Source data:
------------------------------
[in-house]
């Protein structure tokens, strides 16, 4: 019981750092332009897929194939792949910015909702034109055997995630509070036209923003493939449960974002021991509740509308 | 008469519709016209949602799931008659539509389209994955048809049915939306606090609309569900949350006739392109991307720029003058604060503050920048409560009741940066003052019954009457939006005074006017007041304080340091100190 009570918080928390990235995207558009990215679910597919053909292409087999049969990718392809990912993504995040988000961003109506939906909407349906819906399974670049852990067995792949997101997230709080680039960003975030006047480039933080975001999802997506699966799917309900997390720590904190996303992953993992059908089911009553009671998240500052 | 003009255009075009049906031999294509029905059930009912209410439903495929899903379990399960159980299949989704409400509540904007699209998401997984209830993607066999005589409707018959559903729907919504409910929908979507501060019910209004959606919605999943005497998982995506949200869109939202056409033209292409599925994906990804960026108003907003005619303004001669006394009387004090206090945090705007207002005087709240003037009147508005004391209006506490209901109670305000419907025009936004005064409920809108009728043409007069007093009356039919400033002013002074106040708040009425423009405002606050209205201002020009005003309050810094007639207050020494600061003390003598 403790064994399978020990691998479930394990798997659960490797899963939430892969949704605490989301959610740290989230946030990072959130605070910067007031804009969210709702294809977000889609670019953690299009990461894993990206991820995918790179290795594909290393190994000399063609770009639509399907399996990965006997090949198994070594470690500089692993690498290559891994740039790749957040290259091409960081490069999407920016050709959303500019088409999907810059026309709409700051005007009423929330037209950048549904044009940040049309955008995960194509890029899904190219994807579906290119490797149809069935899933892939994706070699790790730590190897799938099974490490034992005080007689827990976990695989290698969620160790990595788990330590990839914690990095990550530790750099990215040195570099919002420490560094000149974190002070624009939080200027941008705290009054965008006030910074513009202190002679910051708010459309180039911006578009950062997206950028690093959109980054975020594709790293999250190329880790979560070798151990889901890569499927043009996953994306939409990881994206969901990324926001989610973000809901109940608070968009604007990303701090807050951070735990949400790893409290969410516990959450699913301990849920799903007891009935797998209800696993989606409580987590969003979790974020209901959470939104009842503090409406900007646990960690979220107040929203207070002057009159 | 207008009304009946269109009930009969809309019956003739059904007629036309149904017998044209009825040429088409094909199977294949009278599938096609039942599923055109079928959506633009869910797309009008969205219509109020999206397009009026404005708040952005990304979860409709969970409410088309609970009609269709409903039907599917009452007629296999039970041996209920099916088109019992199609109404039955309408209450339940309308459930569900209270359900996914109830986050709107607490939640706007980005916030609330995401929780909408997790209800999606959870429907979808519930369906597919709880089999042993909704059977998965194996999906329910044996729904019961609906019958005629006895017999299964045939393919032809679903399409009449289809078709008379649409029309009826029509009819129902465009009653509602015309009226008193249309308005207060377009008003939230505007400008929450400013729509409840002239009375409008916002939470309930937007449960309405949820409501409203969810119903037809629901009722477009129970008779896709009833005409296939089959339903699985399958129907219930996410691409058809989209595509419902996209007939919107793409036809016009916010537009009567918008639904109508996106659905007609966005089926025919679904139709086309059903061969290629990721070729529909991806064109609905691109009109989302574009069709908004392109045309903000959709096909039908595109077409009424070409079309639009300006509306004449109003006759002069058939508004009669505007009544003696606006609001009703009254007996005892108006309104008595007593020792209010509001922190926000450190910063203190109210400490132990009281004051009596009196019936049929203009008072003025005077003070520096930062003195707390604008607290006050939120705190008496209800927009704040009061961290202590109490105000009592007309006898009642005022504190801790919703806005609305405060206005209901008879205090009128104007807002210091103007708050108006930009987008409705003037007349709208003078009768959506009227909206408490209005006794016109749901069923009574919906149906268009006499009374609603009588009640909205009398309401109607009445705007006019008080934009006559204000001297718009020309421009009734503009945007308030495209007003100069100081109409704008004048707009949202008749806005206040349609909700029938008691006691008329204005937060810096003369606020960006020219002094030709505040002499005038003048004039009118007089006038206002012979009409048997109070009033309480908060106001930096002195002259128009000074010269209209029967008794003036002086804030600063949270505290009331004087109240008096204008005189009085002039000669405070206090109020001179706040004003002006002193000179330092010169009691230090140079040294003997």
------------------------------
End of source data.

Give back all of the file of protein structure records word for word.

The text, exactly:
[in-house]
């Protein structure tokens, strides 16, 4: 019981750092332009897929194939792949910015909702034109055997995630509070036209923003493939449960974002021991509740509308 | 008469519709016209949602799931008659539509389209994955048809049915939306606090609309569900949350006739392109991307720029003058604060503050920048409560009741940066003052019954009457939006005074006017007041304080340091100190 009570918080928390990235995207558009990215679910597919053909292409087999049969990718392809990912993504995040988000961003109506939906909407349906819906399974670049852990067995792949997101997230709080680039960003975030006047480039933080975001999802997506699966799917309900997390720590904190996303992953993992059908089911009553009671998240500052 | 003009255009075009049906031999294509029905059930009912209410439903495929899903379990399960159980299949989704409400509540904007699209998401997984209830993607066999005589409707018959559903729907919504409910929908979507501060019910209004959606919605999943005497998982995506949200869109939202056409033209292409599925994906990804960026108003907003005619303004001669006394009387004090206090945090705007207002005087709240003037009147508005004391209006506490209901109670305000419907025009936004005064409920809108009728043409007069007093009356039919400033002013002074106040708040009425423009405002606050209205201002020009005003309050810094007639207050020494600061003390003598 403790064994399978020990691998479930394990798997659960490797899963939430892969949704605490989301959610740290989230946030990072959130605070910067007031804009969210709702294809977000889609670019953690299009990461894993990206991820995918790179290795594909290393190994000399063609770009639509399907399996990965006997090949198994070594470690500089692993690498290559891994740039790749957040290259091409960081490069999407920016050709959303500019088409999907810059026309709409700051005007009423929330037209950048549904044009940040049309955008995960194509890029899904190219994807579906290119490797149809069935899933892939994706070699790790730590190897799938099974490490034992005080007689827990976990695989290698969620160790990595788990330590990839914690990095990550530790750099990215040195570099919002420490560094000149974190002070624009939080200027941008705290009054965008006030910074513009202190002679910051708010459309180039911006578009950062997206950028690093959109980054975020594709790293999250190329880790979560070798151990889901890569499927043009996953994306939409990881994206969901990324926001989610973000809901109940608070968009604007990303701090807050951070735990949400790893409290969410516990959450699913301990849920799903007891009935797998209800696993989606409580987590969003979790974020209901959470939104009842503090409406900007646990960690979220107040929203207070002057009159 | 207008009304009946269109009930009969809309019956003739059904007629036309149904017998044209009825040429088409094909199977294949009278599938096609039942599923055109079928959506633009869910797309009008969205219509109020999206397009009026404005708040952005990304979860409709969970409410088309609970009609269709409903039907599917009452007629296999039970041996209920099916088109019992199609109404039955309408209450339940309308459930569900209270359900996914109830986050709107607490939640706007980005916030609330995401929780909408997790209800999606959870429907979808519930369906597919709880089999042993909704059977998965194996999906329910044996729904019961609906019958005629006895017999299964045939393919032809679903399409009449289809078709008379649409029309009826029509009819129902465009009653509602015309009226008193249309308005207060377009008003939230505007400008929450400013729509409840002239009375409008916002939470309930937007449960309405949820409501409203969810119903037809629901009722477009129970008779896709009833005409296939089959339903699985399958129907219930996410691409058809989209595509419902996209007939919107793409036809016009916010537009009567918008639904109508996106659905007609966005089926025919679904139709086309059903061969290629990721070729529909991806064109609905691109009109989302574009069709908004392109045309903000959709096909039908595109077409009424070409079309639009300006509306004449109003006759002069058939508004009669505007009544003696606006609001009703009254007996005892108006309104008595007593020792209010509001922190926000450190910063203190109210400490132990009281004051009596009196019936049929203009008072003025005077003070520096930062003195707390604008607290006050939120705190008496209800927009704040009061961290202590109490105000009592007309006898009642005022504190801790919703806005609305405060206005209901008879205090009128104007807002210091103007708050108006930009987008409705003037007349709208003078009768959506009227909206408490209005006794016109749901069923009574919906149906268009006499009374609603009588009640909205009398309401109607009445705007006019008080934009006559204000001297718009020309421009009734503009945007308030495209007003100069100081109409704008004048707009949202008749806005206040349609909700029938008691006691008329204005937060810096003369606020960006020219002094030709505040002499005038003048004039009118007089006038206002012979009409048997109070009033309480908060106001930096002195002259128009000074010269209209029967008794003036002086804030600063949270505290009331004087109240008096204008005189009085002039000669405070206090109020001179706040004003002006002193000179330092010169009691230090140079040294003997």